Southeast Asia—Indonesian Eggs with Shrimp & Beef

 

Indonesian Entreeeggs with shrimp and beef

Eggs with Shrimp & Beef
Nasi-Goreng
(Serves 8)

A savory mixture of rice, beef, and shrimp—tossed with slender strips of egg omlet.


2 C cooked long-grained white rice
3 eggs
salt & pepper
4 T vegetable oil (divided)
2 onions (chopped)
3 cloves garlic (peeled)
1/2 tsp. shrimp paste (see sidebar)
12 oz. fresh shrimp (peeled, deveined)
l lb. beef, top loin or sirloin (2 x 1/8” strips)
8 scallions (cut lengthwise into strips)
3 T soy sauce
1/2 C canned French fried onion rings (as garnish)
2 T fresh cilantro (chopped, as garnish)

Rice: cook rice according to package instructions. Set aside.

Omlet: Using a large enough skillet, make a thin omelet with eggs, salt & pepper and 2 tsp oil. Roll up omelet and, when cool, cut into thin strips. Set aside.

Beef: Puree in food processor onions, garlic, and shrimp paste; then sauté mixture in 2 T of oil in skillet or wok. Add beef strips, stirring and cooking for 4 minutes.

Assembly: Add remainder of oil and whole shrimp, stirring for 2 minutes to coat shrimp; then add cooked rice, scallions, and cook 3-5 more minutes, till shrimp is translucent and meat is cooked but tender Stir in omlet strips and soy sauce.

Serve: stir final mixture, and serve in a large bowl or platter topped with onion rings and cilantro.

| See more SE Asian recipes |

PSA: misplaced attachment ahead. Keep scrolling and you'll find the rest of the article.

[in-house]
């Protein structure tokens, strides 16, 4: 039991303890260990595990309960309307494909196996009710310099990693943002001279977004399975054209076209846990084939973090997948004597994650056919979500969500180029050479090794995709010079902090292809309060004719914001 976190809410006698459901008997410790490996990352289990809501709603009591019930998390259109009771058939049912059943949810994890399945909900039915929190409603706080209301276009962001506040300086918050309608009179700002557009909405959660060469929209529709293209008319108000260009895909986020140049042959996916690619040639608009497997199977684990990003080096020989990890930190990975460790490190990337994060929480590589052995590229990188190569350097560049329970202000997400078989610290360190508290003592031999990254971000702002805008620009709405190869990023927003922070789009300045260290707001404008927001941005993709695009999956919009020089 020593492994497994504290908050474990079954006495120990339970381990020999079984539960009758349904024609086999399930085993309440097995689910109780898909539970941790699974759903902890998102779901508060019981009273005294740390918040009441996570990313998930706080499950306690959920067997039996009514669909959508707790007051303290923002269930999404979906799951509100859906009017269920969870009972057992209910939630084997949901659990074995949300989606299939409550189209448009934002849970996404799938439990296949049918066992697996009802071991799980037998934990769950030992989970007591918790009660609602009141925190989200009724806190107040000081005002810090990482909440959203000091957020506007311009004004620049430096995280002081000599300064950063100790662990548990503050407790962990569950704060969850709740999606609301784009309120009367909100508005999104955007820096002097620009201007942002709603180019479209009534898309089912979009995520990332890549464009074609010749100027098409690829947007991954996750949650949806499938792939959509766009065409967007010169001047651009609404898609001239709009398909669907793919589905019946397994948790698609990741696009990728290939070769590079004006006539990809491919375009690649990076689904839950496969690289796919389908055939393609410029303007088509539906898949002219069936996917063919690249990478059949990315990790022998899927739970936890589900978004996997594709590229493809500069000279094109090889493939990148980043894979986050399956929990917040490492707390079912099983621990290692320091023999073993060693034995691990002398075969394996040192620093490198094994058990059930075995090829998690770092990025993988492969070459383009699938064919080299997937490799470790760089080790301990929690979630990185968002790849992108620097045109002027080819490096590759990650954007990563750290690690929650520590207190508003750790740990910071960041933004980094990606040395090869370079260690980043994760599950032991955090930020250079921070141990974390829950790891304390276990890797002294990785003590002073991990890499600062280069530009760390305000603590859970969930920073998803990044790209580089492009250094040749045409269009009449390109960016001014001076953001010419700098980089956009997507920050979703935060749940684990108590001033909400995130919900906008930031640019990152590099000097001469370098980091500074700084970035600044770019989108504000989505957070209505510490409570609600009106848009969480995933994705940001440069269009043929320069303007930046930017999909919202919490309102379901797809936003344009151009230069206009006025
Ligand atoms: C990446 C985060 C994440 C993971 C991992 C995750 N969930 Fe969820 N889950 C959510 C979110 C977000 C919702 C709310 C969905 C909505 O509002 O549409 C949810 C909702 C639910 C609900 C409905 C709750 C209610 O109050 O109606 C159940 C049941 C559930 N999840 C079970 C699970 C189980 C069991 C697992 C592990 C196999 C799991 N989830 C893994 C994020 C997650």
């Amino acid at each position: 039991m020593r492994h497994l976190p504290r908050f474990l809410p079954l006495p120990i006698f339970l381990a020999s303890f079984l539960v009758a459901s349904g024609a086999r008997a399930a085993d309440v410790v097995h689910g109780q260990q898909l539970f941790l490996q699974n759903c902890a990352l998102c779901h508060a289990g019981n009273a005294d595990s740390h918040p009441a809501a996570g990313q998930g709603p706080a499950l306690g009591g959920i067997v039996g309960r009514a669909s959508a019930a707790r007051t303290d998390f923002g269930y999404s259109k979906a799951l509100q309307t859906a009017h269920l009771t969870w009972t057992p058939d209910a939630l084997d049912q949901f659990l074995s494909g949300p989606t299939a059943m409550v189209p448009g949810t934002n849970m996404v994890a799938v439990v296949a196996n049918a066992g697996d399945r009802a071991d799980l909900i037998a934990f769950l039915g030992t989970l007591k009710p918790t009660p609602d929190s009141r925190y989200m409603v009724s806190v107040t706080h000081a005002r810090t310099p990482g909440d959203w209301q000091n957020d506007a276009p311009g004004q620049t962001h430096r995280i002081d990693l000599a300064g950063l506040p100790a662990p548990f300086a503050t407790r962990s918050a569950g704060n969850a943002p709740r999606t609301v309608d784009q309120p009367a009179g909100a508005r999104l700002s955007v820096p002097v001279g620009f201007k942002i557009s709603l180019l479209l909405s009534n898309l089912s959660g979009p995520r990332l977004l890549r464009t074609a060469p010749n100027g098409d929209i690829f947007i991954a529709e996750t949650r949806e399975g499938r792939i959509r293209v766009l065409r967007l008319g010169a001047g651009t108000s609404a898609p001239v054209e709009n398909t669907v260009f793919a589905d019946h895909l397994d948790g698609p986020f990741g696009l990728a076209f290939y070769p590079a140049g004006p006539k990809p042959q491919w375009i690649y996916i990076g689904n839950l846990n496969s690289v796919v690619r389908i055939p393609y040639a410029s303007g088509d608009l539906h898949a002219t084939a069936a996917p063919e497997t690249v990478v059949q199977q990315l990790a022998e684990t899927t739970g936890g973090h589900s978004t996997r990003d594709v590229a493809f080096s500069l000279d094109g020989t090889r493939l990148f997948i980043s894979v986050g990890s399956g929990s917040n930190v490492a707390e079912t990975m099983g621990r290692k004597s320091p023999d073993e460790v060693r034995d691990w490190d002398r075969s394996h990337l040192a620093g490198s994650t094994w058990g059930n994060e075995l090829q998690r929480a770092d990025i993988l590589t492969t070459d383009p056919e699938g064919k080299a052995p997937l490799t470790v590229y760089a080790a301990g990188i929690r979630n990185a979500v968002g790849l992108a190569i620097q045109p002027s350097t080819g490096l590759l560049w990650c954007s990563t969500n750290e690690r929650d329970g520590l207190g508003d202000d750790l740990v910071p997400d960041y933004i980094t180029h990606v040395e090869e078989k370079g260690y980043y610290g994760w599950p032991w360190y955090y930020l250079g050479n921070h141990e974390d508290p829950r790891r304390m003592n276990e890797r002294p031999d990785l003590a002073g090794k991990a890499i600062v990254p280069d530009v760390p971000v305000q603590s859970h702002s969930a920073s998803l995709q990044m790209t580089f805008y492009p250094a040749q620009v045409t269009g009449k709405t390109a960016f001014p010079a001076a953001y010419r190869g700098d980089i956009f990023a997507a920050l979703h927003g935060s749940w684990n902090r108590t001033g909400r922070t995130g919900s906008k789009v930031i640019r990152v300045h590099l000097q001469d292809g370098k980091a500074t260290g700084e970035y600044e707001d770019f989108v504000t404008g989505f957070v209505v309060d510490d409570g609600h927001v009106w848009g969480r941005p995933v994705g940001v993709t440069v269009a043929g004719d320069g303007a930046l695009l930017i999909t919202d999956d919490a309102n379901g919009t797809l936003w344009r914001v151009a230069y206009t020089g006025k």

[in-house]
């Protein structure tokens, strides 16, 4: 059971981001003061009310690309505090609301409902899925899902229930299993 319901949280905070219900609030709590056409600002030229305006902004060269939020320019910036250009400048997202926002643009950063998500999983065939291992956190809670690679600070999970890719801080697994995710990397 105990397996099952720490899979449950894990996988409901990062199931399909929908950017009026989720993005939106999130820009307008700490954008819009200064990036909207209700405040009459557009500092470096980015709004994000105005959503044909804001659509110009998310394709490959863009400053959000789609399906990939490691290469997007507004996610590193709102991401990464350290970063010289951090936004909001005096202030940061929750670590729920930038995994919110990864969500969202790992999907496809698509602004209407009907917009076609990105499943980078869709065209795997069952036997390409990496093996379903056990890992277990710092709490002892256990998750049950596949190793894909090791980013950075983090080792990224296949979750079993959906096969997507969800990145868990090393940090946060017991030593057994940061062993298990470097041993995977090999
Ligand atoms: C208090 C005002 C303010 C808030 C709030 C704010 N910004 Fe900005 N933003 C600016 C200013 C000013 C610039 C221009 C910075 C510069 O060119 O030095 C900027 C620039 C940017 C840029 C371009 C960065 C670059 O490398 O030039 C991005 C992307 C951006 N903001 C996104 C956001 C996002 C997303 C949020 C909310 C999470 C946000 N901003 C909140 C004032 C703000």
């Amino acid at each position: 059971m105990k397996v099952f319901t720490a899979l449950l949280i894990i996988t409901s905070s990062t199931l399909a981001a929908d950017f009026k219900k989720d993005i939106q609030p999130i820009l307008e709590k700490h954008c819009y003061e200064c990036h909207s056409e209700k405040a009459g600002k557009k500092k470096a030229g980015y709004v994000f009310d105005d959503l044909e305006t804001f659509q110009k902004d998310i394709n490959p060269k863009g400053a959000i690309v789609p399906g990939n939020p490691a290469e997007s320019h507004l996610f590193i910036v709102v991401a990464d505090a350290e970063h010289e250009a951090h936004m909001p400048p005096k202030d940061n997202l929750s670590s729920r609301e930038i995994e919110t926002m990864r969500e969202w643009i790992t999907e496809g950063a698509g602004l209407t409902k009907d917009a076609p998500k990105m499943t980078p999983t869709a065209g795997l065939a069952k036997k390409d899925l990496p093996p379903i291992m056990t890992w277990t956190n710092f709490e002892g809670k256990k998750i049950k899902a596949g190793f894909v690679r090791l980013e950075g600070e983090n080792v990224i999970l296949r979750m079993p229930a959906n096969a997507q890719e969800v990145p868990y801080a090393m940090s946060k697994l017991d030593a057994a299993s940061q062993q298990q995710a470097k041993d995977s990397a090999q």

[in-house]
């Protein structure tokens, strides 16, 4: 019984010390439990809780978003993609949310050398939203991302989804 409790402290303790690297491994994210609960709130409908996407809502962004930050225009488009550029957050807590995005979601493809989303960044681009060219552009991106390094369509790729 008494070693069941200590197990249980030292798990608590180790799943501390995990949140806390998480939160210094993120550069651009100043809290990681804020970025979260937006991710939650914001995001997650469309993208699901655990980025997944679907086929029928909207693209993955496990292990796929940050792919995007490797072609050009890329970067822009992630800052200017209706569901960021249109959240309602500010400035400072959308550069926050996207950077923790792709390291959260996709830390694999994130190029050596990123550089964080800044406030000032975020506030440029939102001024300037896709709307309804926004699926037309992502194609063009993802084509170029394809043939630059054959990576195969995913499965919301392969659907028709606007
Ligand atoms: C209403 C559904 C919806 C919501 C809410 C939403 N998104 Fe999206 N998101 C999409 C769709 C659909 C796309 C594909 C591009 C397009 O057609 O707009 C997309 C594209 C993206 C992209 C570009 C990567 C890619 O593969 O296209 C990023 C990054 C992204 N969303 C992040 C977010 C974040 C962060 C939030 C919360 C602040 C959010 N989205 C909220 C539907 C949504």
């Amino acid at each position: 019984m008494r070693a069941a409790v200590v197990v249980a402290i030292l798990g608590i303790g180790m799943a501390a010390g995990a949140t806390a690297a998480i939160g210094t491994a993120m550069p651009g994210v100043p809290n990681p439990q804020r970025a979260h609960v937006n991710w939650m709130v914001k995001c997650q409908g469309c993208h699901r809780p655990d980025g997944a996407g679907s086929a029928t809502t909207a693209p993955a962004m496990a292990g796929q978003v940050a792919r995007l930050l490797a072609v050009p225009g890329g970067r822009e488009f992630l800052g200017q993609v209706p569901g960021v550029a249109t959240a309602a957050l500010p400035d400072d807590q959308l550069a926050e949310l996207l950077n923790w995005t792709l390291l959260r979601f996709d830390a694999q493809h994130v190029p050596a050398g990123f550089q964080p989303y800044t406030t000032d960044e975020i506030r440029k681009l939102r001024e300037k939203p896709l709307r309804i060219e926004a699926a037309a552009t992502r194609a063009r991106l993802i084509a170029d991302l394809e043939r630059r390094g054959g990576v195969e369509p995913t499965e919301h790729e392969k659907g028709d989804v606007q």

Tips & Glossary

Southeast Asian cuisine seeks a balance of hot, sour, sweet, and salty—all in a single dish. Adjust to suit your taste perferences.

Many of the ingredients below are unfamiliar to Westerners, but you can find most in any local Asian market.

Fish Sauce: a liquid made of fermented anchovies and bottled (like soy sauce).

Galanga: a root related to ginger though with deeper tones of citrus and pine. Tough to slice...use a sharp knife. (If galanga is not to be found, use ginger root.)

Lemon Grass: tall, stalky, critus-flavored grass. Prior to cooking, pound or crush gently to release flavor.

Rice Sticks: aka rice noodles or vermicelli; thin dried noodles from rice flour. Soak before using, about 1 hour, or less, (depending on how soft or chewy you like your noodles.)

Shrimp Paste: fermented, ground shrimp. It carries a pungent aroma but is essential in cooking.

Taffir Lime: a lime bush native the region. The leaves and pebbly rind (as zest) are used for flavoring, but not the juice. The leaves can be bought dried.

Tamarind: tropical tree grown in Africa and Asia; its fruit pulp is used as souring agent. It’s also found in Worcestershire sauce and some ketchup.

 

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